Balfour Beatty has invested in plant innovation and development in the last two years, including a front shovel excavator and a machine specifically designed to clip and unclip rail in the southeast. It is also spending £20M on six new tamping machines for the UK market. “This is an incredibly exciting time to be in the rail industry,” says Anderson, whose company is currently bidding in collaboration with a Swiss and a German company for a seven-year, £750M UK-wide framework for laying track using Network Rail’s fully automated high output track renewals machines. “We haven’t got the monopoly on good ideas,” he says. “There’s a lot of very good practice elsewhere in Europe. In the UK we are very good at many aspects of what we do in track renewals, but we can do better by adopting some aspects of European best practice.”
The Amey and Colas JV has also been investing in new equipment, including a hydraulic sleeper grab that lifts concrete railway sleepers from a wagon and places them on newly prepared ballast bed. The company also believes the UK industry can learn from elsewhere. “We can use our experience in Europe to ensure that best practise – and therefore efficiencies – will be used to ensure continual improvement and added value is given to clients,” says Withers.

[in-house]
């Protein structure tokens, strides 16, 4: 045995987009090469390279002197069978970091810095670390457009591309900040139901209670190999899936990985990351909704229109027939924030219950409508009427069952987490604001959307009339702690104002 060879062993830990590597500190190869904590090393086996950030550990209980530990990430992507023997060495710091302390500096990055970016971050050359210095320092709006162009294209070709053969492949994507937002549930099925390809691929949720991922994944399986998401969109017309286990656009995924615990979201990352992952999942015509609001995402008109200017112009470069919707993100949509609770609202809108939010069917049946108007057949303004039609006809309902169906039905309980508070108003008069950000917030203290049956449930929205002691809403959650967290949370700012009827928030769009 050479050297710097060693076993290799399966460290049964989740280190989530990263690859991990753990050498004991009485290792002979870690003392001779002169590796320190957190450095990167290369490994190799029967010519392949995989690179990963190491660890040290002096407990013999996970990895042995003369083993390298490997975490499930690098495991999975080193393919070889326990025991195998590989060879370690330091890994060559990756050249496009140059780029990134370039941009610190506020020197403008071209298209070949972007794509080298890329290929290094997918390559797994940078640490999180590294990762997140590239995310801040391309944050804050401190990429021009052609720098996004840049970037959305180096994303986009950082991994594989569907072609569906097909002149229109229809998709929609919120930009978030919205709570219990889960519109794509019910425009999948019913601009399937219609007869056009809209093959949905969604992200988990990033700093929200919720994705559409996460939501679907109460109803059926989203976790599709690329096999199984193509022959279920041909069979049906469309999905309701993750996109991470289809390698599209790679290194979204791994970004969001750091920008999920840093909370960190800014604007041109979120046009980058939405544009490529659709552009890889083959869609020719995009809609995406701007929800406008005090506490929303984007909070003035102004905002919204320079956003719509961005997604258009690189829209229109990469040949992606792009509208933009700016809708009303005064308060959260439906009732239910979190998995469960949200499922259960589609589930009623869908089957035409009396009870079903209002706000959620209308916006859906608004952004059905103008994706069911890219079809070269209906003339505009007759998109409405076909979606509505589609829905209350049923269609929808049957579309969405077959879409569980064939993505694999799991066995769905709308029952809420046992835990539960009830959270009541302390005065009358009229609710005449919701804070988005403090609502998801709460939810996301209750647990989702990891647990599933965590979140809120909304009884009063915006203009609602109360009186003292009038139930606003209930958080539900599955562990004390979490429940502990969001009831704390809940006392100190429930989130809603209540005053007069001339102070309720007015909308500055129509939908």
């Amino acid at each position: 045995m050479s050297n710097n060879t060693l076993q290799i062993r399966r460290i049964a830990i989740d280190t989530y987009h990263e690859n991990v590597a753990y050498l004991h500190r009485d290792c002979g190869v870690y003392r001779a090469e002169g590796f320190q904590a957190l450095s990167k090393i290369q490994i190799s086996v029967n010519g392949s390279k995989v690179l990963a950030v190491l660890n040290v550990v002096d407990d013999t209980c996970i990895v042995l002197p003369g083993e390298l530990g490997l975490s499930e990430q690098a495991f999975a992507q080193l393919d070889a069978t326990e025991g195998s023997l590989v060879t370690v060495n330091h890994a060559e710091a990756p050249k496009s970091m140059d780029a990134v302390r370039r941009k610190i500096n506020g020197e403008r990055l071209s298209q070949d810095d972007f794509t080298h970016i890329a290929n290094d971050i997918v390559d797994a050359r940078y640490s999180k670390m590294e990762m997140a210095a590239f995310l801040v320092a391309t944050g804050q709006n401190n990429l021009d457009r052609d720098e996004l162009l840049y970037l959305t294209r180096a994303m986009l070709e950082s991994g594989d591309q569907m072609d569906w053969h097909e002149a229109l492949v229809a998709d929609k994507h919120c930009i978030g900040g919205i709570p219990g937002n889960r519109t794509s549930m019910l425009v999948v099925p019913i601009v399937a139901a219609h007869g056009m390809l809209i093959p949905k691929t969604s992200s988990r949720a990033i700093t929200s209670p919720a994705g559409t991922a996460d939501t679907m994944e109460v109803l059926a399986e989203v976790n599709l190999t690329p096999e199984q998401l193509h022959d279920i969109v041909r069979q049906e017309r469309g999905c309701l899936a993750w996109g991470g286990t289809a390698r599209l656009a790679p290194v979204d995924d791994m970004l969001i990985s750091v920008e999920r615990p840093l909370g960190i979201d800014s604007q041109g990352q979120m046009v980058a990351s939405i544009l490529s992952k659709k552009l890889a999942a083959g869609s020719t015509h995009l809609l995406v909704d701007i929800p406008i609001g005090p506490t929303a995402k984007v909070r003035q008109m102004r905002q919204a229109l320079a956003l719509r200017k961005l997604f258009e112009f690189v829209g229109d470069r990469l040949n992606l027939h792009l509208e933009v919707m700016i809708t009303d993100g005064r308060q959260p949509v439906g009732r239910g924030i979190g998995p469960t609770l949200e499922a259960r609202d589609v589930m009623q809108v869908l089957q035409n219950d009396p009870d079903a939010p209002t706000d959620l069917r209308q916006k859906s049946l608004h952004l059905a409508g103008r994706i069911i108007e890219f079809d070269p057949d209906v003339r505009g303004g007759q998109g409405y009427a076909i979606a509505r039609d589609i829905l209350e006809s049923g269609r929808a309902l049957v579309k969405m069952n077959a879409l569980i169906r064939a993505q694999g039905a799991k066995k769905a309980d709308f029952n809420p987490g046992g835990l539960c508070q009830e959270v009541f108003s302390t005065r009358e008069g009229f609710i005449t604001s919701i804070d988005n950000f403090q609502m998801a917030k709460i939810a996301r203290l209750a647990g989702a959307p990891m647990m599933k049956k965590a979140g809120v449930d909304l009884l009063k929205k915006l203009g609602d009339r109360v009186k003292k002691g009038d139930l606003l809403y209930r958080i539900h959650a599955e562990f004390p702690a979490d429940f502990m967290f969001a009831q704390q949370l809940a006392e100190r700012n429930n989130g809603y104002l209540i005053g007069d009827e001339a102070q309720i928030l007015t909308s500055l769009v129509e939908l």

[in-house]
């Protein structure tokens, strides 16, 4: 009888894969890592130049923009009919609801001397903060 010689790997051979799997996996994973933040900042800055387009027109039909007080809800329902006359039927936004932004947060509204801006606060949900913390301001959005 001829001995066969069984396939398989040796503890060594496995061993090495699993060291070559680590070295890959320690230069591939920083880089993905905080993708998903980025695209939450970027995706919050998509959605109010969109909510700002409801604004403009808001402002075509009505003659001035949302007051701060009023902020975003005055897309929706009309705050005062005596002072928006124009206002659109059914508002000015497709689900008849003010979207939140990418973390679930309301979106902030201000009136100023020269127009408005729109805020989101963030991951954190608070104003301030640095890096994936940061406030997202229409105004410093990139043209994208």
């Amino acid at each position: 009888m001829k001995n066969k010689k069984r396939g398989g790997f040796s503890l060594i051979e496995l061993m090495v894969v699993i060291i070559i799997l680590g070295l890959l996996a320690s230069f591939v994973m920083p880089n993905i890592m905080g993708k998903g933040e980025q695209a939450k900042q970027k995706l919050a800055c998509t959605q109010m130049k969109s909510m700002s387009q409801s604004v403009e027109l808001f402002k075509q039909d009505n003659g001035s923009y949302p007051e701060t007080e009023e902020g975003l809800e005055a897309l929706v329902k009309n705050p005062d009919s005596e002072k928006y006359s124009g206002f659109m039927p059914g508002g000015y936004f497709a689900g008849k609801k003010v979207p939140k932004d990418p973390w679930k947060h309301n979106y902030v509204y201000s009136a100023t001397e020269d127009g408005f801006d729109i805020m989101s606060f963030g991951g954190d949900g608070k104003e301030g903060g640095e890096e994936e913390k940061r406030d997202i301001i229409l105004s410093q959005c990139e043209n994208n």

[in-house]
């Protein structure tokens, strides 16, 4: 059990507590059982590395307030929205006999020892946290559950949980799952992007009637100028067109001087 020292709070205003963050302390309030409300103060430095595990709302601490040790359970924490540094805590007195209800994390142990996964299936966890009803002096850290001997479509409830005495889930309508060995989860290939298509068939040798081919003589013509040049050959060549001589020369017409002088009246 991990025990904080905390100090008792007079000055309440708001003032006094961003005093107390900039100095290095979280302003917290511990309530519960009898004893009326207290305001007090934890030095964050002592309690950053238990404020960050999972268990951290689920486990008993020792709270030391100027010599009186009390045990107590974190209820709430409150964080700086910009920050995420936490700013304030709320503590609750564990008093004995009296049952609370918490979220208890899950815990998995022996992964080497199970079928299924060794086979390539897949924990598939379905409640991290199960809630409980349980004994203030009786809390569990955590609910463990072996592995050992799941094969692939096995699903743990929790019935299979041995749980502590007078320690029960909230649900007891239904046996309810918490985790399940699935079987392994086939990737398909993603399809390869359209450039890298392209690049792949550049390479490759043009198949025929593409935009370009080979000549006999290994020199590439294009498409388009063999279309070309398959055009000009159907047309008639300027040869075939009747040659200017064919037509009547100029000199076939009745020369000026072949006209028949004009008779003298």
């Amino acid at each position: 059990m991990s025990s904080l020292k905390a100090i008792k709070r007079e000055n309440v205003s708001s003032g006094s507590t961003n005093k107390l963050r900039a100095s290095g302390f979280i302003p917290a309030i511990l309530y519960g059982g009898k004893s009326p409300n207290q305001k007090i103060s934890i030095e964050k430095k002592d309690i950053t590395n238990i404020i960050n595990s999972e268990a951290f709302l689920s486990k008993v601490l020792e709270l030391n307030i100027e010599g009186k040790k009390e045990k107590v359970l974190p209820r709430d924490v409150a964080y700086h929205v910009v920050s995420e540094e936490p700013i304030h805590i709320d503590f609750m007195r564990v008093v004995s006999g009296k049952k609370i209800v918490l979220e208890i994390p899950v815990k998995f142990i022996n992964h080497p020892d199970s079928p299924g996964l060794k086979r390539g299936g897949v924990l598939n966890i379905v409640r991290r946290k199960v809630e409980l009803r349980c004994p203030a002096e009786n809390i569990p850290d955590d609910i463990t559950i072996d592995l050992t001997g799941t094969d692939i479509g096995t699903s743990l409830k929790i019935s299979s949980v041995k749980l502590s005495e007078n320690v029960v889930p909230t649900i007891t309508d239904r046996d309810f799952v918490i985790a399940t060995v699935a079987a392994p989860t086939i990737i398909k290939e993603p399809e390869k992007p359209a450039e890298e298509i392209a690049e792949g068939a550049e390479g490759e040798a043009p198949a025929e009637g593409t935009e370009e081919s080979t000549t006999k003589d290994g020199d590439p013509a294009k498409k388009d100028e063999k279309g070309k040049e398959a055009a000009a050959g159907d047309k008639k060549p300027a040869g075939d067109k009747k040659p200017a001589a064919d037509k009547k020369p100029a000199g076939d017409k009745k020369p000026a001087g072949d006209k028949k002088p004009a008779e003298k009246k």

There is no doubt the track renewals community has a tough challenge meeting the targets set by the ORR for Network Rail to deliver, and it is going to require very close collaboration between the contracting community and Network Rail if the efficiency savings are to be delivered.
However, Anderson believes it is possible. “Given that together we’ve re-engineered the end-to-end process, and got modular switch and crossings and modular plain line coming through – and contractors are doing their own things in house – I’m confident as a track renewals community we can deliver our part of the efficiency savings,” he says. “The big part of the challenge is each party accepting they’ve got to change. If the industryis accepting that, we’re half way there.”
The challenge is each party accepting they’ve got to change. If the industry accepts that we’re halfway there”
Peter Anderson, Balfour Beatty